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J Neurosci. 2015 Apr 29;35(17):6937-45. doi: 10.1523/JNEUROSCI.3846-14.2015.

Modulation of spinal motor output by initial arm postures in anesthetized monkeys.

Author information

1
Department of Neurophysiology, National Institute of Neuroscience, Tokyo 187-8502, Japan, Graduate School of Information Science and Technology, The University of Tokyo, Tokyo 113-8656, Japan.
2
Department of Neurophysiology, National Institute of Neuroscience, Tokyo 187-8502, Japan.
3
School of Biomedical Engineering, Science and Health Systems, Drexel University, Philadelphia, Pennsylvania 19104.
4
Center for Information and Neural Networks, National Institute of Information and Communications Technology, Osaka 565-0871, Japan, and.
5
Graduate School of Information Science and Technology, The University of Tokyo, Tokyo 113-8656, Japan.
6
Department of Neurophysiology, National Institute of Neuroscience, Tokyo 187-8502, Japan, Precursory Research for Embryonic Science and Technology, Japan Science and Technology Agency, Saitama 332-0012, Japan seki@ncnp.go.jp.

Abstract

Proper execution of voluntary movement requires a sensorimotor transformation based on the initial limb state. For example, successfully reaching to a stable target requires the recruitment of different muscle groups depending on limb position at movement initiation. To test whether this transformation could occur at the spinal level, we stimulated the cervical spinal cord of anesthetized monkeys while systematically changing initial posture and examined the modulation of the twitch response induced in the upper limb muscles. In three monkeys, a multichannel microelectrode array was implanted into the C6 segment of the spinal cord and electromyographic electrodes were implanted in 12 limb muscles (five hand, four elbow, and three shoulder muscles). The magnitude and onset latency of the evoked response in each electrode-muscle pair were examined by systematically changing the hand position through nine positions in a horizontal plane with the monkey prone. Among 330 electrode-muscle pairs examined, 61% of pairs exhibited significant modulation of either magnitude or latency of twitch responses across different hand/arm configurations (posture dependency). We found that posture dependency occurred preferentially in the distal rather than proximal muscles and was not affected by the location of the electrode within the stimulated spinal segment. Importantly, this posture dependency was not affected by spinalization at the C2 level. These results suggest that excitability in the cervical spinal cord is affected by initial arm posture through spinal reflex pathways. This posture dependency of spinal motor output could affect voluntary arm movement by adjusting descending motor commands relative to the initial arm posture.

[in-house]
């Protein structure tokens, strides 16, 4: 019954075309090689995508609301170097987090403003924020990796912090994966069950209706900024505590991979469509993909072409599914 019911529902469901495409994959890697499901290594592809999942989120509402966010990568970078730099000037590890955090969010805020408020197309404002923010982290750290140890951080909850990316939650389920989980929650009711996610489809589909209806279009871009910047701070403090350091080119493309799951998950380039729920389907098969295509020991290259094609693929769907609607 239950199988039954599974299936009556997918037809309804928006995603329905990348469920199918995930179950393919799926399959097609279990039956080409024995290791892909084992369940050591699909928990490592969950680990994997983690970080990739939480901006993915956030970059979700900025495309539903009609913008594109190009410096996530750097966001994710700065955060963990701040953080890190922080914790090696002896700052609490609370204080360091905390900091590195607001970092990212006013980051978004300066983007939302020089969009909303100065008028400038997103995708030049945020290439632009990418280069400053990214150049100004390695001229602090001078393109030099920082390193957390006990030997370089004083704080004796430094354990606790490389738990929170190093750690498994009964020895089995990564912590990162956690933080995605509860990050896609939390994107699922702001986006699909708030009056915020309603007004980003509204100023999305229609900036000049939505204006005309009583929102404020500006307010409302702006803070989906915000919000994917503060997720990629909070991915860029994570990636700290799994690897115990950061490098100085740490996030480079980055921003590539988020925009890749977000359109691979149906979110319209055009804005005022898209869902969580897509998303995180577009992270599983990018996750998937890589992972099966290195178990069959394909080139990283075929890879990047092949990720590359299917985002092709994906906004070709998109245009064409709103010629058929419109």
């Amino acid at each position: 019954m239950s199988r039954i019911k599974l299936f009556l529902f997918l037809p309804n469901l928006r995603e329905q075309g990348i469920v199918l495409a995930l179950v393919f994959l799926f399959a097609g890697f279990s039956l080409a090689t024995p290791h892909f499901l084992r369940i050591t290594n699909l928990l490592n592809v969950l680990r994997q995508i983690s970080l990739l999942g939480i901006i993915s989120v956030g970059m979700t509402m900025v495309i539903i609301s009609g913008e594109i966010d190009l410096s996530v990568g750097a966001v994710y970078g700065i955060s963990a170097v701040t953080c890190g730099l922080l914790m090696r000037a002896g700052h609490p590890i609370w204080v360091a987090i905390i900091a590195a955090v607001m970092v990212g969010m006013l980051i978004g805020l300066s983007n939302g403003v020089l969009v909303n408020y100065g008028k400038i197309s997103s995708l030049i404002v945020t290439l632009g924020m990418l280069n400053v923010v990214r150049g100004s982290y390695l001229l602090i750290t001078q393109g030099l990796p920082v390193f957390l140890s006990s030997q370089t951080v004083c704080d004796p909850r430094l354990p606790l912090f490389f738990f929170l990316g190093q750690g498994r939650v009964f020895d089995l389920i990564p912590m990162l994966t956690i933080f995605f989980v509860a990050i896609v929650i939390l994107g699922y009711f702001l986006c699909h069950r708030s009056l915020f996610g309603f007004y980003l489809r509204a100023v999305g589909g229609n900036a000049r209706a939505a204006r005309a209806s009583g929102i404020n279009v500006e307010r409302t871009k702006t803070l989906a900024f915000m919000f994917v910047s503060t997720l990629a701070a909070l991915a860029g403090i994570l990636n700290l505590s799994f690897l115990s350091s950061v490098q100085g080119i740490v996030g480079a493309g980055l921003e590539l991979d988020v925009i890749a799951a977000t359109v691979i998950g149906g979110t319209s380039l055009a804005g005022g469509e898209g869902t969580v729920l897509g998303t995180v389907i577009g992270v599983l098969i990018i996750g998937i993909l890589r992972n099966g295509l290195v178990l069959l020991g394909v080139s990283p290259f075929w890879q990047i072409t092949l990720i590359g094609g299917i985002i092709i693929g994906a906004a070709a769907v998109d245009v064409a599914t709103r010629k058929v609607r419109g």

KEYWORDS:

EMG; arm posture; microstimulation; monkey; spinal cord; twitch

PMID:
25926468
PMCID:
PMC6605178
DOI:
10.1523/JNEUROSCI.3846-14.2015
[Indexed for MEDLINE]
Free PMC Article

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